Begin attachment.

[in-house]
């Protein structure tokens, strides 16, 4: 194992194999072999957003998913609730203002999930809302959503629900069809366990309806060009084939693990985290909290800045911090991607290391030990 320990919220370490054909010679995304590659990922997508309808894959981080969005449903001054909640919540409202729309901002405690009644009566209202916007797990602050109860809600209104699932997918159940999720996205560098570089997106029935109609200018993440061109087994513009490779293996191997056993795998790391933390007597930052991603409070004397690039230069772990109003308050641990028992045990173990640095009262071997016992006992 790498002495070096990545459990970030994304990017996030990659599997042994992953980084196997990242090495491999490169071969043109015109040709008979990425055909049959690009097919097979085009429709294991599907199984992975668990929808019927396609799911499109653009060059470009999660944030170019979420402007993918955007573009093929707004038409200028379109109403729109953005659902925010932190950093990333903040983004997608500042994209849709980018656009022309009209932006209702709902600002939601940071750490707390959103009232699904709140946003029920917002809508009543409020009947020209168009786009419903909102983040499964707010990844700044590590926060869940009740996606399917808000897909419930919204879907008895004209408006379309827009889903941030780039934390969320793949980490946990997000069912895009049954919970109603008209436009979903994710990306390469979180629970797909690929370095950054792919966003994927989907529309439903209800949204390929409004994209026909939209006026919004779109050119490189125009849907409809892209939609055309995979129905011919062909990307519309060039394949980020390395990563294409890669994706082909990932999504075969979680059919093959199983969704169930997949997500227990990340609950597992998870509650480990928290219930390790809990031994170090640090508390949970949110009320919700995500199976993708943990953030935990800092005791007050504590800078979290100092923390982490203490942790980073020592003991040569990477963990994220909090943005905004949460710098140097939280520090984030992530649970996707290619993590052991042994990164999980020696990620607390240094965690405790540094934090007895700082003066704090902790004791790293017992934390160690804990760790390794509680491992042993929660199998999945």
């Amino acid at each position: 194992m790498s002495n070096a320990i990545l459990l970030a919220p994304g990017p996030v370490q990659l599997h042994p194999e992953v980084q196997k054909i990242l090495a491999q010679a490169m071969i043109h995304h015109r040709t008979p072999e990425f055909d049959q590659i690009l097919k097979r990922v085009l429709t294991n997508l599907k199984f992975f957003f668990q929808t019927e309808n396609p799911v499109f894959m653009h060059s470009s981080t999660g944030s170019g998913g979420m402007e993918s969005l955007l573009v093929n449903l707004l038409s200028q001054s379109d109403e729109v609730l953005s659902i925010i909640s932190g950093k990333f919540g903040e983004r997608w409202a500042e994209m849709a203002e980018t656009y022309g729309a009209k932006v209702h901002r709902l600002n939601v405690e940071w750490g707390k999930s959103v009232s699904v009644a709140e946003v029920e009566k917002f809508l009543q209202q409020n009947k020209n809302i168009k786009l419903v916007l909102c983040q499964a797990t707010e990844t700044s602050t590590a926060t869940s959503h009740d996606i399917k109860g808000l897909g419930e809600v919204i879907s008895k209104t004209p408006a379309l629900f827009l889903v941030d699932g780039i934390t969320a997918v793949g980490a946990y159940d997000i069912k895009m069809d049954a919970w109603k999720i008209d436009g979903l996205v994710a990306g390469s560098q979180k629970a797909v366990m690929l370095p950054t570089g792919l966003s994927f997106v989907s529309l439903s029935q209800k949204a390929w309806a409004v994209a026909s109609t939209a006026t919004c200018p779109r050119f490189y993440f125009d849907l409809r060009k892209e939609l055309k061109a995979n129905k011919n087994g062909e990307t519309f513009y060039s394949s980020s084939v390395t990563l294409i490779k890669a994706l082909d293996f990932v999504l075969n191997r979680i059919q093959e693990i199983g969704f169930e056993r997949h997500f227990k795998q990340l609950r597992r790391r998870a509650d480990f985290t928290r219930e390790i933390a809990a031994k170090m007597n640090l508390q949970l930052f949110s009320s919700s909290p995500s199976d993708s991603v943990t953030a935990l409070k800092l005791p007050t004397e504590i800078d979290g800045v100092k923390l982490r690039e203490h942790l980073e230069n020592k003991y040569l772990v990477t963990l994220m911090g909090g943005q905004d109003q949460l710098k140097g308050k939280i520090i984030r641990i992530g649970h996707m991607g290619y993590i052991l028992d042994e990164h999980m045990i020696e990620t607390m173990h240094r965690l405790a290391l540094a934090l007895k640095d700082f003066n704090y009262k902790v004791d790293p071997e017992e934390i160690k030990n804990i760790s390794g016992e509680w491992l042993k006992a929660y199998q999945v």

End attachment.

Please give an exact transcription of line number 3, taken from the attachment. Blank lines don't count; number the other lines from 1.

């Amino acid at each position: 194992m790498s002495n070096a320990i990545l459990l970030a919220p994304g990017p996030v370490q990659l599997h042994p194999e992953v980084q196997k054909i990242l090495a491999q010679a490169m071969i043109h995304h015109r040709t008979p072999e990425f055909d049959q590659i690009l097919k097979r990922v085009l429709t294991n997508l599907k199984f992975f957003f668990q929808t019927e309808n396609p799911v499109f894959m653009h060059s470009s981080t999660g944030s170019g998913g979420m402007e993918s969005l955007l573009v093929n449903l707004l038409s200028q001054s379109d109403e729109v609730l953005s659902i925010i909640s932190g950093k990333f919540g903040e983004r997608w409202a500042e994209m849709a203002e980018t656009y022309g729309a009209k932006v209702h901002r709902l600002n939601v405690e940071w750490g707390k999930s959103v009232s699904v009644a709140e946003v029920e009566k917002f809508l009543q209202q409020n009947k020209n809302i168009k786009l419903v916007l909102c983040q499964a797990t707010e990844t700044s602050t590590a926060t869940s959503h009740d996606i399917k109860g808000l897909g419930e809600v919204i879907s008895k209104t004209p408006a379309l629900f827009l889903v941030d699932g780039i934390t969320a997918v793949g980490a946990y159940d997000i069912k895009m069809d049954a919970w109603k999720i008209d436009g979903l996205v994710a990306g390469s560098q979180k629970a797909v366990m690929l370095p950054t570089g792919l966003s994927f997106v989907s529309l439903s029935q209800k949204a390929w309806a409004v994209a026909s109609t939209a006026t919004c200018p779109r050119f490189y993440f125009d849907l409809r060009k892209e939609l055309k061109a995979n129905k011919n087994g062909e990307t519309f513009y060039s394949s980020s084939v390395t990563l294409i490779k890669a994706l082909d293996f990932v999504l075969n191997r979680i059919q093959e693990i199983g969704f169930e056993r997949h997500f227990k795998q990340l609950r597992r790391r998870a509650d480990f985290t928290r219930e390790i933390a809990a031994k170090m007597n640090l508390q949970l930052f949110s009320s919700s909290p995500s199976d993708s991603v943990t953030a935990l409070k800092l005791p007050t004397e504590i800078d979290g800045v100092k923390l982490r690039e203490h942790l980073e230069n020592k003991y040569l772990v990477t963990l994220m911090g909090g943005q905004d109003q949460l710098k140097g308050k939280i520090i984030r641990i992530g649970h996707m991607g290619y993590i052991l028992d042994e990164h999980m045990i020696e990620t607390m173990h240094r965690l405790a290391l540094a934090l007895k640095d700082f003066n704090y009262k902790v004791d790293p071997e017992e934390i160690k030990n804990i760790s390794g016992e509680w491992l042993k006992a929660y199998q999945v």